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Copyright © 2011 Pearson Addison-Wesley. All rights reserved. Chapter 7 Commercial Policy.

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Presentation on theme: "Copyright © 2011 Pearson Addison-Wesley. All rights reserved. Chapter 7 Commercial Policy."— Presentation transcript:

1 Copyright © 2011 Pearson Addison-Wesley. All rights reserved. Chapter 7 Commercial Policy

2 Copyright © 2011 Pearson Addison-Wesley. All rights reserved. 7-2 Chapter Objectives Examine the dollar cost of the effects of tariffs and quotas in the European Union, U.S. and Japan in the agriculture, clothing, and textile industries Analyze the most common reasons for countries to protect certain industries Discuss the mechanisms used to provide protection

3 Introduction: Commercial Policy and Jobs This chapter examines the dollar value of the effects of tariffs and quotas in the European Union (EU), Japan, and the United States It is important to compare the costs and benefits of trade barriers and examine the most common reasons given for protecting specific industries Copyright © 2011 Pearson Addison-Wesley. All rights reserved. 7-3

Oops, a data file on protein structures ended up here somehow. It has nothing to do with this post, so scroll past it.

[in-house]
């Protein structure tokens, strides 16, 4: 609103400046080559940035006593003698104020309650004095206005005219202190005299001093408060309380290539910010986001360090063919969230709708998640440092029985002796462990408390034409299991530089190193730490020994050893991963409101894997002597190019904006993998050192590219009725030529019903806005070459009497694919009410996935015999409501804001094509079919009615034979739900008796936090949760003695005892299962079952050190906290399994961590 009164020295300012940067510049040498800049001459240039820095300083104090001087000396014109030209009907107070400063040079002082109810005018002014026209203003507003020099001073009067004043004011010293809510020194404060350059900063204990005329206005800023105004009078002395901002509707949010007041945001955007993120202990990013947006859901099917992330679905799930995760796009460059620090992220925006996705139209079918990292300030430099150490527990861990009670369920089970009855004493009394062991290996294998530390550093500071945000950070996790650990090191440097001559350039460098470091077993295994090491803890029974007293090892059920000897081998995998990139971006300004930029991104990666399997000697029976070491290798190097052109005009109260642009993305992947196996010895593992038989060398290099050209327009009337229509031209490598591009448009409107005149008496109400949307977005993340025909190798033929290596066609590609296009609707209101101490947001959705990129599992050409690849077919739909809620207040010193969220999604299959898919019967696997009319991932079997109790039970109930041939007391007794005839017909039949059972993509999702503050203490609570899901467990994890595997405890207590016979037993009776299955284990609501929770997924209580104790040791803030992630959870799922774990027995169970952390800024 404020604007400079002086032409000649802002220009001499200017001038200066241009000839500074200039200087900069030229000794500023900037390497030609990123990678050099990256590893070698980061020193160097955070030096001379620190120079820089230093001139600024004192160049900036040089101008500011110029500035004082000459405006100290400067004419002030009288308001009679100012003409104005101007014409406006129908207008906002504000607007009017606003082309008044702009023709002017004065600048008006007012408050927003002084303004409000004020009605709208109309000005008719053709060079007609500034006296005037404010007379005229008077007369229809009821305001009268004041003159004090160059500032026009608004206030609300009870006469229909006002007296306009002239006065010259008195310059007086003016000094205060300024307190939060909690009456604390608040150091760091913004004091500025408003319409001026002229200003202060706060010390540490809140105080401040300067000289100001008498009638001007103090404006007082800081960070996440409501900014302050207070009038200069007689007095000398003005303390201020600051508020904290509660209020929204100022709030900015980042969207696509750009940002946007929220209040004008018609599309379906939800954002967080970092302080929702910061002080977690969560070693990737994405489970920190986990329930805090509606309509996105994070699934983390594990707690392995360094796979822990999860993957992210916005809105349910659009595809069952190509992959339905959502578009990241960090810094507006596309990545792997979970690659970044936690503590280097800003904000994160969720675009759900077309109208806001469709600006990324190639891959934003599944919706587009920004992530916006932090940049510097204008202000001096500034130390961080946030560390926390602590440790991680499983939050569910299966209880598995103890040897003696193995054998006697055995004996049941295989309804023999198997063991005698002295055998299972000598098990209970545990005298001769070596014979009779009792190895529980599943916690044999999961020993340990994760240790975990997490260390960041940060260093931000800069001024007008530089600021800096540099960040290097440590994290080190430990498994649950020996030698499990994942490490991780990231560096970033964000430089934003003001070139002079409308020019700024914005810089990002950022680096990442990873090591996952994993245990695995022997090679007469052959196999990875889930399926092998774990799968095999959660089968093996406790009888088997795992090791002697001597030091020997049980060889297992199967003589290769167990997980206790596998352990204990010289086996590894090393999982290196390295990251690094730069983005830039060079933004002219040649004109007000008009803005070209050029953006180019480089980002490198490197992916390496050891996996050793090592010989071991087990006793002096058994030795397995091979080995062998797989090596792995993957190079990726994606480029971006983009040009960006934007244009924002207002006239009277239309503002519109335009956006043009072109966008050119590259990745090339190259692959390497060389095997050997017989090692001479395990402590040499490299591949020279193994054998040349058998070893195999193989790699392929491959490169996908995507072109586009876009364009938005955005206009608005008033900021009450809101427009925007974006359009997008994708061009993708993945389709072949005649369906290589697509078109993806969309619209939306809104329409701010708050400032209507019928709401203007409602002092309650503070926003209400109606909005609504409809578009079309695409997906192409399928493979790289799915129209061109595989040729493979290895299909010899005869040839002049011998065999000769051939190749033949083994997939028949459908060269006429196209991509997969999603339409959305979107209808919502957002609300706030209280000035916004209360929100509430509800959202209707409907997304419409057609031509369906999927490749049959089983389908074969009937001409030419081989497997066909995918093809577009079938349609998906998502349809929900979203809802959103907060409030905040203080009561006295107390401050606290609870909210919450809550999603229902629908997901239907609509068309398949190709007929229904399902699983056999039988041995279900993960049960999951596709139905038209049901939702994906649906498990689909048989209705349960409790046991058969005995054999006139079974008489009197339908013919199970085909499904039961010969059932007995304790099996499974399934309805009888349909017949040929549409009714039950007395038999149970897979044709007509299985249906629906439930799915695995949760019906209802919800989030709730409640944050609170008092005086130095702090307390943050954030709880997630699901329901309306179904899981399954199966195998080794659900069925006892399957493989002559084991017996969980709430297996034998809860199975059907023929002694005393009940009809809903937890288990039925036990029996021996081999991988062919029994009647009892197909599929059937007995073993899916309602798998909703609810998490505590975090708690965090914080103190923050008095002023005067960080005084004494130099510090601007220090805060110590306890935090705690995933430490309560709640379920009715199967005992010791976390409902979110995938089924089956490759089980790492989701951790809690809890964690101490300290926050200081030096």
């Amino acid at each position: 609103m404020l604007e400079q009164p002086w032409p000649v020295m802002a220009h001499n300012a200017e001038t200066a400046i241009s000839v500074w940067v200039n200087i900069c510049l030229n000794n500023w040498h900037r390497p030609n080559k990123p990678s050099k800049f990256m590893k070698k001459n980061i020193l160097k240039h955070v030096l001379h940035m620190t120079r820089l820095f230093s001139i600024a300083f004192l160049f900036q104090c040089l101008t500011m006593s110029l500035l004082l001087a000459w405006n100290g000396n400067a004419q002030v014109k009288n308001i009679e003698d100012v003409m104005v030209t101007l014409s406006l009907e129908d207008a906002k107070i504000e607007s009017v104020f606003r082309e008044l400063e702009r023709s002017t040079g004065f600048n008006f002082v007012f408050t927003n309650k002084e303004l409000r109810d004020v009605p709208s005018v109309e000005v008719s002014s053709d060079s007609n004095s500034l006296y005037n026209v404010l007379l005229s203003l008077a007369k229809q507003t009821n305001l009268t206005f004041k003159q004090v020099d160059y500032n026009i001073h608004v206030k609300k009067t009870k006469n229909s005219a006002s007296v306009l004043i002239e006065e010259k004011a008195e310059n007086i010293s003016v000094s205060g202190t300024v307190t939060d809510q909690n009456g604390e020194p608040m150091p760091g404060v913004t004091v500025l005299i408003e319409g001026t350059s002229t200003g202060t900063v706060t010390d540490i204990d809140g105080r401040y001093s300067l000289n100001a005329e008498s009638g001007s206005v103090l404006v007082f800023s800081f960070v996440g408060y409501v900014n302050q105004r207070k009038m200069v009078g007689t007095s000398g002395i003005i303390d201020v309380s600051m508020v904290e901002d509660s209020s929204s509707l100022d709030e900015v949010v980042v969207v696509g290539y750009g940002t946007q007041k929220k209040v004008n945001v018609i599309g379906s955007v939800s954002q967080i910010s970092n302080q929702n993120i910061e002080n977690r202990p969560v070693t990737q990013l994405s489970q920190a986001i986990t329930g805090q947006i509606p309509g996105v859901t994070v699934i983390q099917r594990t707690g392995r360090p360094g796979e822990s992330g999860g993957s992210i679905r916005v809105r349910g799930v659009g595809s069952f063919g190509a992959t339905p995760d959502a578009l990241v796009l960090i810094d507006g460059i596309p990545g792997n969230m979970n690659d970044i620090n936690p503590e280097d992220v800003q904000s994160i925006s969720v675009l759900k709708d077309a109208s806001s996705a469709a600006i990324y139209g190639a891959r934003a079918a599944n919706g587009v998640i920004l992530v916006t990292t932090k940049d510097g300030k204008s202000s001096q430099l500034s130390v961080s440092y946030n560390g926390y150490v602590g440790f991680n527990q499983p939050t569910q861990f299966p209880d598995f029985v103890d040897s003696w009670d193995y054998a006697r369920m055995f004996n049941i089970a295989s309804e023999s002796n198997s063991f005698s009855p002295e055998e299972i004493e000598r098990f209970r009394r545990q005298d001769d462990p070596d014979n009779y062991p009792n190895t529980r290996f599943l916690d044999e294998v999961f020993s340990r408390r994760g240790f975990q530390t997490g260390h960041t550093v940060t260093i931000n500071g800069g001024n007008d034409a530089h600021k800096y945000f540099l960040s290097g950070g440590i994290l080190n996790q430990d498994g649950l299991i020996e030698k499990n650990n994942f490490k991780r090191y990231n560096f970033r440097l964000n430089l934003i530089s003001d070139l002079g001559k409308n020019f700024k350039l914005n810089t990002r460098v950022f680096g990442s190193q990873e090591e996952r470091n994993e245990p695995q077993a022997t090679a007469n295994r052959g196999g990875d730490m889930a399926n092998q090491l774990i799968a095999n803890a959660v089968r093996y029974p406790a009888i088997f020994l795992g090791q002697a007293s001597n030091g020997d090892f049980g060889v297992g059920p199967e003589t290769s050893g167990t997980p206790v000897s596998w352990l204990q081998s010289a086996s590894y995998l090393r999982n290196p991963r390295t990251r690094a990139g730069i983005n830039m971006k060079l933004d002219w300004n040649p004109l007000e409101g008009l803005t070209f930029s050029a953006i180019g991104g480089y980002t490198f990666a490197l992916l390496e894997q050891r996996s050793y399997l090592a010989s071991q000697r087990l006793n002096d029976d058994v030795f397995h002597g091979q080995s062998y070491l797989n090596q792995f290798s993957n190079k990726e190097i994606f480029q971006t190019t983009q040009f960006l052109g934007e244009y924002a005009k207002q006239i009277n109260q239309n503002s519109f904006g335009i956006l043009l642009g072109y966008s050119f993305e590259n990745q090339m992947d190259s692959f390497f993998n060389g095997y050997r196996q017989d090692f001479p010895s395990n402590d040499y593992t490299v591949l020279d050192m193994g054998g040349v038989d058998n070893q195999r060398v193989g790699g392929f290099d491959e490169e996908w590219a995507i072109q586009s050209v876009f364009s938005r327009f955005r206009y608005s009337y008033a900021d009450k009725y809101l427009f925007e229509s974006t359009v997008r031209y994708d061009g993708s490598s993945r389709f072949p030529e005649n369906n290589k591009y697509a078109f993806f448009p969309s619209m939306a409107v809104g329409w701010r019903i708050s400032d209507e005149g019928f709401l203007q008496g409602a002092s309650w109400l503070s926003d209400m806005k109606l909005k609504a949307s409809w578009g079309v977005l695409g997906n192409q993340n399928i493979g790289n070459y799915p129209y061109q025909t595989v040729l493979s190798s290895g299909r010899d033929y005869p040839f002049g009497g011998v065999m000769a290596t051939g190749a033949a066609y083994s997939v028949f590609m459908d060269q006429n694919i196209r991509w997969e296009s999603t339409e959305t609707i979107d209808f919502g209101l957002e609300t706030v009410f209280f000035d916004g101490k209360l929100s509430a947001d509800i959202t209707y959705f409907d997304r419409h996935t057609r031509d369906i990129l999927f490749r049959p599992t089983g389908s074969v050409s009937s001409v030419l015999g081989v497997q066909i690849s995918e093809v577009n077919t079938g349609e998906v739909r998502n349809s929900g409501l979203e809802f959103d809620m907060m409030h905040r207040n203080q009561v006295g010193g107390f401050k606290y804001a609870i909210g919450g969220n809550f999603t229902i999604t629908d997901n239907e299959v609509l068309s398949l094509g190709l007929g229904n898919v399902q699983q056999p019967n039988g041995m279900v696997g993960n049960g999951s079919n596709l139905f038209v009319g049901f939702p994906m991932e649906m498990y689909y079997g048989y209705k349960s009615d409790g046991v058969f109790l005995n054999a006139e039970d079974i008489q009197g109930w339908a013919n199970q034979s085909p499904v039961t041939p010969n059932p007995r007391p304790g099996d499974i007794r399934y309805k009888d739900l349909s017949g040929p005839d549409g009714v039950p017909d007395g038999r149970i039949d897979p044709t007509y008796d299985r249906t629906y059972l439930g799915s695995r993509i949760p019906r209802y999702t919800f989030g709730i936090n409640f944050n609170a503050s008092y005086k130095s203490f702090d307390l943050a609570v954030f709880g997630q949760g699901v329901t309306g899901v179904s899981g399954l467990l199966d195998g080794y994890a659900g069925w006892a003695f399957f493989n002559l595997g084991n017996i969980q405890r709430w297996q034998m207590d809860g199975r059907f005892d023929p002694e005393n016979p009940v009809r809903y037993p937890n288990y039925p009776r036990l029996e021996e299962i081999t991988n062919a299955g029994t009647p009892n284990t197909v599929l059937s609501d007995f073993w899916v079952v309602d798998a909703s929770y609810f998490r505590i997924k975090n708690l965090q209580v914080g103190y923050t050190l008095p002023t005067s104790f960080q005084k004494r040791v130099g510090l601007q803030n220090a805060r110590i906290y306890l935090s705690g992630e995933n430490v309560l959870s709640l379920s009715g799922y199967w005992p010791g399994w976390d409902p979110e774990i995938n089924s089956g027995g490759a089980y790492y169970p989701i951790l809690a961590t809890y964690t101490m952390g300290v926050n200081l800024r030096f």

4 Copyright © 2011 Pearson Addison-Wesley. All rights reserved. 7-4 Protection in the European Union, Japan, and the United States Since the end of WWII, average tariff rates around the world have fallen substantially By 2002, average nominal rates were 3.9% in US, 3.3% in Japan, 4.4% in EU However, all nations have higher levels of protection in particular industries they deem sensitive In addition to tariffs and quotas, many countries provide generous subsidies to some of their agricultural producers, particularly among developed nations